Blood is your body’s transport, defence and communication system. It helps fight infection, carries nutrients (for energy), and sends messages around your body. Understanding how your blood and bone marrow work can help you understand what blood cancer is, how it affects your body, and how it’s treated.
Your blood is made up of blood cells, which are made in your bone marrow. Each type of blood cell has a particular job to do. If everything’s working normally, your body makes the right number of each type of cell to keep you healthy. If there are too many or too few of any type of blood cell, this can make you unwell.
What is blood for?
Your blood has many jobs:
- Transport – it carries food, oxygen and proteins to different parts of your body. It also carries waste chemicals to your kidneys and lungs so they can get rid of them.
- Defence – white blood cells are part of your immune system, which fights infections. This is the function that's most affected by blood cancer.
- Communication – organs (such as your liver or stomach) release hormones into your blood which send messages to other organs.
- Repair – blood contains cells and chemicals which can seal off damaged blood vessels and control blood loss.
What is blood made of?
Your blood is made up of white blood cells, red blood cells, platelets and plasma.
White blood cells (leukocytes)
These fight and prevent infection. There are five different types of white blood cell, which are lymphocytes, neutrophils, monocytes, eosinophils, and basophils.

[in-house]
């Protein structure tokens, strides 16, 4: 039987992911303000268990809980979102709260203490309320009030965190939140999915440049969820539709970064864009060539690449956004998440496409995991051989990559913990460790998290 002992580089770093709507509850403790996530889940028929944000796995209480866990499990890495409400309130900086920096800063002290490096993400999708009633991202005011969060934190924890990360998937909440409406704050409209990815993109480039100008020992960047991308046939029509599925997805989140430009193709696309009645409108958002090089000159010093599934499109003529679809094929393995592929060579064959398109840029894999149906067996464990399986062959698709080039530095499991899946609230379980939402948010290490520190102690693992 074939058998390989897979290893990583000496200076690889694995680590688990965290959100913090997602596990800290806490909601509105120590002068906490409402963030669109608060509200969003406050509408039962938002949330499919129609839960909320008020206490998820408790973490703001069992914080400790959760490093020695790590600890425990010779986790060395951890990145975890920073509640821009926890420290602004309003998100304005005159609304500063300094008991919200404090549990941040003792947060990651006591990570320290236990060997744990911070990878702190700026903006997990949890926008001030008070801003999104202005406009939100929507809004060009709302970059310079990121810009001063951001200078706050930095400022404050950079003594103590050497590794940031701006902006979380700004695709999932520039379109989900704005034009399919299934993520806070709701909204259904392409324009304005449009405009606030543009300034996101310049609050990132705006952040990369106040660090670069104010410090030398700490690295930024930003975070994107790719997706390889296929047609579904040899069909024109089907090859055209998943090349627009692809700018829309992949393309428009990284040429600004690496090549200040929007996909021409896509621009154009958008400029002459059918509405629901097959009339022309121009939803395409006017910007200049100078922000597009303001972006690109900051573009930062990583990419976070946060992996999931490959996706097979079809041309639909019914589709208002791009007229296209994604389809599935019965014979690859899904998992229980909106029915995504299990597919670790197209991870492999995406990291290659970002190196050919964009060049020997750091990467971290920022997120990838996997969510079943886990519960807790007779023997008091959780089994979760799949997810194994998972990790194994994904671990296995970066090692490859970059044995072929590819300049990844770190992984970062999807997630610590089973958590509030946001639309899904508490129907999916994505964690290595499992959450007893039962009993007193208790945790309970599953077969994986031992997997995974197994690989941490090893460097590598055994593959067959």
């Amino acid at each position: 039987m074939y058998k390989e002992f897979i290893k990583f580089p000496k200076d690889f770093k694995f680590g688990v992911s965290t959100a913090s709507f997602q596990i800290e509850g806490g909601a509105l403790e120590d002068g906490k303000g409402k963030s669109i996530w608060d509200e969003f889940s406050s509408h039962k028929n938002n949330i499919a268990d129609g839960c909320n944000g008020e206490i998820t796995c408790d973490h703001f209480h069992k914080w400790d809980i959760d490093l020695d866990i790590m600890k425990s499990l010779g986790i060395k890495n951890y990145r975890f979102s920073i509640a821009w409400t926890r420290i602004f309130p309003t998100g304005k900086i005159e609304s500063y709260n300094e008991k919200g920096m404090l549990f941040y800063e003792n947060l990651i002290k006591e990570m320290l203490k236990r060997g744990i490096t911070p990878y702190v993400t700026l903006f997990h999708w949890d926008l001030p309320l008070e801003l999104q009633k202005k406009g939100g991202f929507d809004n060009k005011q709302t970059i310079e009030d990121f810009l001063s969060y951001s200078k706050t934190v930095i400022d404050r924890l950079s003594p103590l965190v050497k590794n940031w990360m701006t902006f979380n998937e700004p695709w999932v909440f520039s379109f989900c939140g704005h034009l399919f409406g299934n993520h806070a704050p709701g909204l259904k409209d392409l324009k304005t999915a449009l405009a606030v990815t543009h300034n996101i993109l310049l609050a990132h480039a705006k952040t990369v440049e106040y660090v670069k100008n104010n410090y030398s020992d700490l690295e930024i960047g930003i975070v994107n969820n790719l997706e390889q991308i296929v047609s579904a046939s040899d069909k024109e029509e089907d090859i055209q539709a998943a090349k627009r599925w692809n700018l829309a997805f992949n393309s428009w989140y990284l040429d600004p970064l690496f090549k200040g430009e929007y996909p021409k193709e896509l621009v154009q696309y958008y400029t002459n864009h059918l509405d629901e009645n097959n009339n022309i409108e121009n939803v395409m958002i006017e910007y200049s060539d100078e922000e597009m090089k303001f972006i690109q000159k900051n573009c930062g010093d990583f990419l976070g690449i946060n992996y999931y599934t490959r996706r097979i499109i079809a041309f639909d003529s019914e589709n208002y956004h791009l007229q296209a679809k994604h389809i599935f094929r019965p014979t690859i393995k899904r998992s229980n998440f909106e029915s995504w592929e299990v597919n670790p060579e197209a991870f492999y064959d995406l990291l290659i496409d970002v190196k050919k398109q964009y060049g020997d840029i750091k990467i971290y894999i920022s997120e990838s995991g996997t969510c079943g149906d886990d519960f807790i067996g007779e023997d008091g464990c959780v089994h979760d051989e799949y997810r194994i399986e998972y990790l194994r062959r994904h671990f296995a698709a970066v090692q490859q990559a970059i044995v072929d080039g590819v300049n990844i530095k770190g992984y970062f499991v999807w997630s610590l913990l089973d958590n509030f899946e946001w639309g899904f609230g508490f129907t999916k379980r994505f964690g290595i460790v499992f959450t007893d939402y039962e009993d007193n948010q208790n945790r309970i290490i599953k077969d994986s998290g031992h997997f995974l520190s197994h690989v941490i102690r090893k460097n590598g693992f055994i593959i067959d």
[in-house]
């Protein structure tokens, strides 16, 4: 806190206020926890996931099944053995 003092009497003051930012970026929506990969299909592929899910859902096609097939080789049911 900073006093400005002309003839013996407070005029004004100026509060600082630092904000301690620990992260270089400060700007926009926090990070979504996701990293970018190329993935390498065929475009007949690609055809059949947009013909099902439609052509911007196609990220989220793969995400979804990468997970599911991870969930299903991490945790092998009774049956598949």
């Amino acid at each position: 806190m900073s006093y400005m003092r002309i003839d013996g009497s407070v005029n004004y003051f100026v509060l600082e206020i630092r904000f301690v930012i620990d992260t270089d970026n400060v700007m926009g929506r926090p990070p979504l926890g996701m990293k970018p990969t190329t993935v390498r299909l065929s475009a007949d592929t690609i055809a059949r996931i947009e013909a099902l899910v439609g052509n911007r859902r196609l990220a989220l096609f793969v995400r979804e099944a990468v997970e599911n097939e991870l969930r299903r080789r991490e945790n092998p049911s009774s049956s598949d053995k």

There are some white blood cells that it can be helpful to know about when you’re finding out more about blood cancer:
- T cells recognise infected cells and kill them or send instructions to that help your body to fight them. They’re sometimes called T lymphocytes.
- B cells work with T cells to make antibodies that help clump around germs and trap them so other blood cells can come along and get rid of them. They’re sometimes called B lymphocytes.
- Neutrophils are a type of granulocyte that helps the body fight bacterial infections. People with a lower number of neutrophils are more likely to develop bad infections more often and find it harder to fight them.
Red blood cells (erythrocytes)
These contain a protein called haemoglobin, which carries oxygen from your lungs to all the tissues of your body. Your muscles, organs and other tissues need oxygen to produce energy from your food. It's more common to hear doctors talking about the concentration of haemoglobin in the blood than it is to hear them talking about the number of red blood cells.
These stick together at the site of any tissue damage (like a cut) and stop bleeding.
Blood plasma is the liquid part of blood that the blood cells move around in.